7. #6

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    Quote Originally Posted by Jazzyteach65
    I'm curious to hear from ANYONE'S experience with teaching privately
    OK, 'anyone' is a good description of me: I used to give private guitar lessons in England decades ago and I worked for years as an EFL teacher here in Spain. So I can say, a) the money's fine (and gratifyingly immediate); b) the conditions are good; c) you need to keep your eye out constantly for possibilities of new classes, if you don't, you wake up one day and find they've all dried up; d) your career prospects are terrible, private teaching looks like a hole on your curriculum (sorry, resume), and even if you get a position with some kind of managerial responsibilities, you're unlikely to get an adequate financial reward.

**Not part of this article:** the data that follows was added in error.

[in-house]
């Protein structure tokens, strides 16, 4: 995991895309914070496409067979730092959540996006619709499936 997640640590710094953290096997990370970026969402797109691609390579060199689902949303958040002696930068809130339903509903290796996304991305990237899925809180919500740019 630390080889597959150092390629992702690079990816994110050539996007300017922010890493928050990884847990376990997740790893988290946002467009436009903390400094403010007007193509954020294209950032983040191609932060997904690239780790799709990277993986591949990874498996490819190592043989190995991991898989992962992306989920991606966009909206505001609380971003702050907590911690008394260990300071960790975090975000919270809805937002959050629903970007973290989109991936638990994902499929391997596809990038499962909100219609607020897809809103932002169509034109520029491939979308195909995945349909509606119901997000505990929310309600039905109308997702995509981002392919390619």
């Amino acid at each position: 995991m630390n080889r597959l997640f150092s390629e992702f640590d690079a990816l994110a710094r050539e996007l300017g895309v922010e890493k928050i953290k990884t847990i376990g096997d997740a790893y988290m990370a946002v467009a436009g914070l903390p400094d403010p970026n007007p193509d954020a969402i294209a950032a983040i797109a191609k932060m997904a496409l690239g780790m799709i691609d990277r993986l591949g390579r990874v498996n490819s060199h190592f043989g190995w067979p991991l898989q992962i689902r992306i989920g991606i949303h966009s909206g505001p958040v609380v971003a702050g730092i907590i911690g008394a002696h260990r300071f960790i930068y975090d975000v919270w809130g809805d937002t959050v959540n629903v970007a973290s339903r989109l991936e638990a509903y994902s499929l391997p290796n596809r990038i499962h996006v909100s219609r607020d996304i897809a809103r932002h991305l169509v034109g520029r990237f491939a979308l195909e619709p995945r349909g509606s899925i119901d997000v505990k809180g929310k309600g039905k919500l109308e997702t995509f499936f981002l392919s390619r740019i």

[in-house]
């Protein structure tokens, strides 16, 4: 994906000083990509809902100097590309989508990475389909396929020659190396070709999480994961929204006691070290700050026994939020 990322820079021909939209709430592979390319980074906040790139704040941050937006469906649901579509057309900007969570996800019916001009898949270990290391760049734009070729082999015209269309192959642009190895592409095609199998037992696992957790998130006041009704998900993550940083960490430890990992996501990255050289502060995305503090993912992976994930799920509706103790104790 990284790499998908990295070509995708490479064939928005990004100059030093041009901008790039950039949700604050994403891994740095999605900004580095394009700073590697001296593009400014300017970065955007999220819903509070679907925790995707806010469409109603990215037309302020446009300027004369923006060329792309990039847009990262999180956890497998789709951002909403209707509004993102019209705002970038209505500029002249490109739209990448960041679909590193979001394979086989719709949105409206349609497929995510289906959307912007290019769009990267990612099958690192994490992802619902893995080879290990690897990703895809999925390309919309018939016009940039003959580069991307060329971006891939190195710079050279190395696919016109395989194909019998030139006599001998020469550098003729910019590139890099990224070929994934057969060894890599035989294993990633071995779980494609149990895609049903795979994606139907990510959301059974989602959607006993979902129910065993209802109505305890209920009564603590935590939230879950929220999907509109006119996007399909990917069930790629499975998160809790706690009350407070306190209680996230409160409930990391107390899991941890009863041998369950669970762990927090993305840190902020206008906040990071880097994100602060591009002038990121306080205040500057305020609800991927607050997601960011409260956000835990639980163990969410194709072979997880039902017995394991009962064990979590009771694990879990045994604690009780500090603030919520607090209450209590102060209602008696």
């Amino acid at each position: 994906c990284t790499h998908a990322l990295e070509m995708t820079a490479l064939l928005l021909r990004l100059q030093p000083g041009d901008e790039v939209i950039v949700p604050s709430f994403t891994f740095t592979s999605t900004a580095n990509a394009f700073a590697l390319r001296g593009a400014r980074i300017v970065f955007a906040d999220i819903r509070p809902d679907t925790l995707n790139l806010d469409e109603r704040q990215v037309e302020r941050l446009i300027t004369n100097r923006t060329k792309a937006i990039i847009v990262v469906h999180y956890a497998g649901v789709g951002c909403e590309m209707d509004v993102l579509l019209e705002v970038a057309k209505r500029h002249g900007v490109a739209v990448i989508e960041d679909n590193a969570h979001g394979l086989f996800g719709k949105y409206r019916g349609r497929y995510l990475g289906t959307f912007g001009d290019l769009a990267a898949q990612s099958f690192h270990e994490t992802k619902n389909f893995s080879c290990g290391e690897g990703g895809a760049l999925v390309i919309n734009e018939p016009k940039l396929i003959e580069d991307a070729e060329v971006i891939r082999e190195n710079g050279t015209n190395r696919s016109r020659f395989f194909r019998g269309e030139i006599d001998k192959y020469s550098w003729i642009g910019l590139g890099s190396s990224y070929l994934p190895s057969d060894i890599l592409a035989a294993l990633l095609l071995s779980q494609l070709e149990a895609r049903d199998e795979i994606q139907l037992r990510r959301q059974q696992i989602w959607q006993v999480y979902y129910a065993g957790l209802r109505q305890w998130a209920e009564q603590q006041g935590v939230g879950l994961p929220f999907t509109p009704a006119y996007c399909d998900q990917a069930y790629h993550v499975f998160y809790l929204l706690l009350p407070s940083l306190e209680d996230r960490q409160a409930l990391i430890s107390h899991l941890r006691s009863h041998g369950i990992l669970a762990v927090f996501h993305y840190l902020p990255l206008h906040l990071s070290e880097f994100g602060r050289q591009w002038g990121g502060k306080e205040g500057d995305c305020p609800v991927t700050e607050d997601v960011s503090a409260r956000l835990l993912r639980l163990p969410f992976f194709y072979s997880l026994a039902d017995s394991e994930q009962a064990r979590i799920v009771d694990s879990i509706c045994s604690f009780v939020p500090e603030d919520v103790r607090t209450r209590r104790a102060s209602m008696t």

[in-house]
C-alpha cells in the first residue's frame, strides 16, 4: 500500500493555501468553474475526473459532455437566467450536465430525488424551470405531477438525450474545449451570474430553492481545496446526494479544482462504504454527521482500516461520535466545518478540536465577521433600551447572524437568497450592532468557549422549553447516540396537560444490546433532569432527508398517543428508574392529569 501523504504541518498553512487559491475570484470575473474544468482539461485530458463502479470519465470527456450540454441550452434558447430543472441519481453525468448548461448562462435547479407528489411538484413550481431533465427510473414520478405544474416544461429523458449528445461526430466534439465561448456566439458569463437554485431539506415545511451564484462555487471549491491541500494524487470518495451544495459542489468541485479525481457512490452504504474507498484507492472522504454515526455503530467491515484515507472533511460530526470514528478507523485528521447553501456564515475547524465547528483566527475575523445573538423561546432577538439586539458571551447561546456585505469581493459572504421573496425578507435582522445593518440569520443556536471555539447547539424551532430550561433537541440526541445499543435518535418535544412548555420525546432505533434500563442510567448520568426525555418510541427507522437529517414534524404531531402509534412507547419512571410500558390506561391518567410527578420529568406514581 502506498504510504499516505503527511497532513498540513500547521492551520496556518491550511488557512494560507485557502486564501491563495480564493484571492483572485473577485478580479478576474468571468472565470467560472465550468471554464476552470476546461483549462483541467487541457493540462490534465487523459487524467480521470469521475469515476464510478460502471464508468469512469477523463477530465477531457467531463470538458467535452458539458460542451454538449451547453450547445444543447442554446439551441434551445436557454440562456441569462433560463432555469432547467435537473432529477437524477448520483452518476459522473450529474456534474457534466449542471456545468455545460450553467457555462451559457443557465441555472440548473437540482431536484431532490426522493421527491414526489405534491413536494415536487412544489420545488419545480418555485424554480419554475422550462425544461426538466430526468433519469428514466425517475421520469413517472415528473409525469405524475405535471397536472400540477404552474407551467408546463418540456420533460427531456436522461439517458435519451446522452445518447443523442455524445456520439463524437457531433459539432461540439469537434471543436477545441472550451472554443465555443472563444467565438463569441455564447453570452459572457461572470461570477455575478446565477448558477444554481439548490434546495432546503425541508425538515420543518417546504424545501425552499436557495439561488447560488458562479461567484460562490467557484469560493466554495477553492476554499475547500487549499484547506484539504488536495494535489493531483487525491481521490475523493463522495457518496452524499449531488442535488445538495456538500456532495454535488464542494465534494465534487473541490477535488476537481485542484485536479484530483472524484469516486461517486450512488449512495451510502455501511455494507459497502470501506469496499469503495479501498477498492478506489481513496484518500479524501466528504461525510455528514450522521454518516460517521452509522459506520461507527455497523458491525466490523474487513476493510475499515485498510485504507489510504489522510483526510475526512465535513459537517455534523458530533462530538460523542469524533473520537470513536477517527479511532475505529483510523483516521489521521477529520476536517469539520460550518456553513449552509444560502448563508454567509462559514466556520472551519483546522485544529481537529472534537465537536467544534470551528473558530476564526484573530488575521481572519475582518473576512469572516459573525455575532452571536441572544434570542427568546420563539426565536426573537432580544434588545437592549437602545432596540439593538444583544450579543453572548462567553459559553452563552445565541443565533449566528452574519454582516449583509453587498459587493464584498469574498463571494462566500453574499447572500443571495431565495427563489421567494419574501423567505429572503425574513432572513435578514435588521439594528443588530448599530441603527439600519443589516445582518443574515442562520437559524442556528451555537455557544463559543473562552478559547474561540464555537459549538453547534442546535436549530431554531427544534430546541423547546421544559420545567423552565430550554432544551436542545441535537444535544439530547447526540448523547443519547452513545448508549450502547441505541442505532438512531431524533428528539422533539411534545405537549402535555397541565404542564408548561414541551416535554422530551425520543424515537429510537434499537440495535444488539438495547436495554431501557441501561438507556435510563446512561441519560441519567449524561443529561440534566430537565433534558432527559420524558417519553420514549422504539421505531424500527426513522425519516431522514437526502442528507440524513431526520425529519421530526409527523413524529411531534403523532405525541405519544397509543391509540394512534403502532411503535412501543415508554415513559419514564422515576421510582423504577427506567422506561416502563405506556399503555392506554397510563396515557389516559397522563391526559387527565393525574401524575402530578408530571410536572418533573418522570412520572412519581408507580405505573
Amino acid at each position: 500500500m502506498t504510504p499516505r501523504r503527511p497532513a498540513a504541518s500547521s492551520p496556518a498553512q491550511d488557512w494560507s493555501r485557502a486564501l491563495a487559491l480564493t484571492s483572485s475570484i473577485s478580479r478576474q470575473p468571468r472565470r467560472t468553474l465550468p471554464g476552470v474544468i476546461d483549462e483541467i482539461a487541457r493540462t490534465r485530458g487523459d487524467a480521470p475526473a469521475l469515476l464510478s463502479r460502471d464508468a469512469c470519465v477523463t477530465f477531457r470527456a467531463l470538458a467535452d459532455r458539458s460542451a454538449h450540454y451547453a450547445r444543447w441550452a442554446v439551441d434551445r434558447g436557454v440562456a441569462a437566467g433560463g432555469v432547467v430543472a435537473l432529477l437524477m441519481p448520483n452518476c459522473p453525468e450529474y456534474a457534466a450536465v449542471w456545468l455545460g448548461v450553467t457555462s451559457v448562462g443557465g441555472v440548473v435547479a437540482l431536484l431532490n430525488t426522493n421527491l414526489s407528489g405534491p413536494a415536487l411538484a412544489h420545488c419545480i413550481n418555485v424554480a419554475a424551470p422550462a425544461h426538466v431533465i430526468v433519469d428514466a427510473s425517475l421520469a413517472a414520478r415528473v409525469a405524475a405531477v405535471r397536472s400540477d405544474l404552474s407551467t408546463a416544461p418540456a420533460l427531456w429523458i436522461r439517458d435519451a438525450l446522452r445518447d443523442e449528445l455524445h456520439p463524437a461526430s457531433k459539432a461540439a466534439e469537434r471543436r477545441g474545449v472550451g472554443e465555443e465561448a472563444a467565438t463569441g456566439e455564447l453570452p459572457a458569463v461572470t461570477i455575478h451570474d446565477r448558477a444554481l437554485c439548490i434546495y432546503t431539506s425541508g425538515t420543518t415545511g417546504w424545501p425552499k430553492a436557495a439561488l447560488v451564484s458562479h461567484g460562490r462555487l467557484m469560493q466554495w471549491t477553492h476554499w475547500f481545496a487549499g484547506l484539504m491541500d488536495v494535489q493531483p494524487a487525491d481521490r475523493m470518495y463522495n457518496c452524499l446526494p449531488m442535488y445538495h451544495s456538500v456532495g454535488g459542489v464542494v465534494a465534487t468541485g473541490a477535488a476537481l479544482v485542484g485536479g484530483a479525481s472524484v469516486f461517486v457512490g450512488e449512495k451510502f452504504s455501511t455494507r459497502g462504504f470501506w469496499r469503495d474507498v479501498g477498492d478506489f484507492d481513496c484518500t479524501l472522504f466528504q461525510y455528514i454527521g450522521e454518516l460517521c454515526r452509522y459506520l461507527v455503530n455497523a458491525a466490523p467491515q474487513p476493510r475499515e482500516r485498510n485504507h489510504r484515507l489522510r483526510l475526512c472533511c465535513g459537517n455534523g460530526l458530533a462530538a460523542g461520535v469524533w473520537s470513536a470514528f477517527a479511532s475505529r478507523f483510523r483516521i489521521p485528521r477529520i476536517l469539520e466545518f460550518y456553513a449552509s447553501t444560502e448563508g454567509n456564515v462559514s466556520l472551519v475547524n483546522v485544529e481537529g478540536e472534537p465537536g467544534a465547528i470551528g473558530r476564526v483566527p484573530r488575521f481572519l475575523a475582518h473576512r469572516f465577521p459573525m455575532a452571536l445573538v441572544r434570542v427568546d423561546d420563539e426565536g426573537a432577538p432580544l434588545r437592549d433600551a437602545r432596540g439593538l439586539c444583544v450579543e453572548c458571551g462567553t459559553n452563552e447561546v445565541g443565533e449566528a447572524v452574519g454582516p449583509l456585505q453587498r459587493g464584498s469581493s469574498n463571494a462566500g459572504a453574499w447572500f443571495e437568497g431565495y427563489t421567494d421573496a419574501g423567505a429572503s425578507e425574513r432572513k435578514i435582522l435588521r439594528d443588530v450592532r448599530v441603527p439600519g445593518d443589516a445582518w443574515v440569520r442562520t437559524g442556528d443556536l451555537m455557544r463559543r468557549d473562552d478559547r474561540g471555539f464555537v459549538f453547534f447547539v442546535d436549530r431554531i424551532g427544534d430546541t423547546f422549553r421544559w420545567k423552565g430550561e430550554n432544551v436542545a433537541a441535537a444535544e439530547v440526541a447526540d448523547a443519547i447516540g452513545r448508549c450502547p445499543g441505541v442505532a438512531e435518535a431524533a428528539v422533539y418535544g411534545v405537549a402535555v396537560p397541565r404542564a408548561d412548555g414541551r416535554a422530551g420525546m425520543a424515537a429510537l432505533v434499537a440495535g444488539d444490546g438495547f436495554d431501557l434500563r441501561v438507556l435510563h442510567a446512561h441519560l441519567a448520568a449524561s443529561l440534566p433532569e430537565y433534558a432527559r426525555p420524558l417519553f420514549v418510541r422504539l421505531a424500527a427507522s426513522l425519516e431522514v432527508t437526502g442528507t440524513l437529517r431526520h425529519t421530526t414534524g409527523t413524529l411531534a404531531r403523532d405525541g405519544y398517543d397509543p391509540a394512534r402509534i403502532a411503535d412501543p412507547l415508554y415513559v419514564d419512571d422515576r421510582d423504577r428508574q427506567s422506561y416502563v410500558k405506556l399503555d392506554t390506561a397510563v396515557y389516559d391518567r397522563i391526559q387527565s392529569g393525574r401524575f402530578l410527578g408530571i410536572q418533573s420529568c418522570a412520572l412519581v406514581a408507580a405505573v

If you've got that sort of qualification, I'd have thought some kind of hybrid arrangement was your best bet - so many hours a month in a public institution for security (maybe even social security) and curriculum-building, and so many hours with your own students to get a little icing on your cake. I don't know about the US but, in Britain, schools including music schools use peripatetic (i.e., non-payroll) music teachers for most instrument teaching. That might be a way to get your foot in the door, and it's a good foundation for your private work, anyway.

  8. #7

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    I've taught in a public college (English) and privately as a guitar instructor. I prefer teaching privately. The college gig felt to me too much like an office job, and I feel that would be magnified in a public school setting. I prefer the one-on-one teaching experience over the group teaching experience.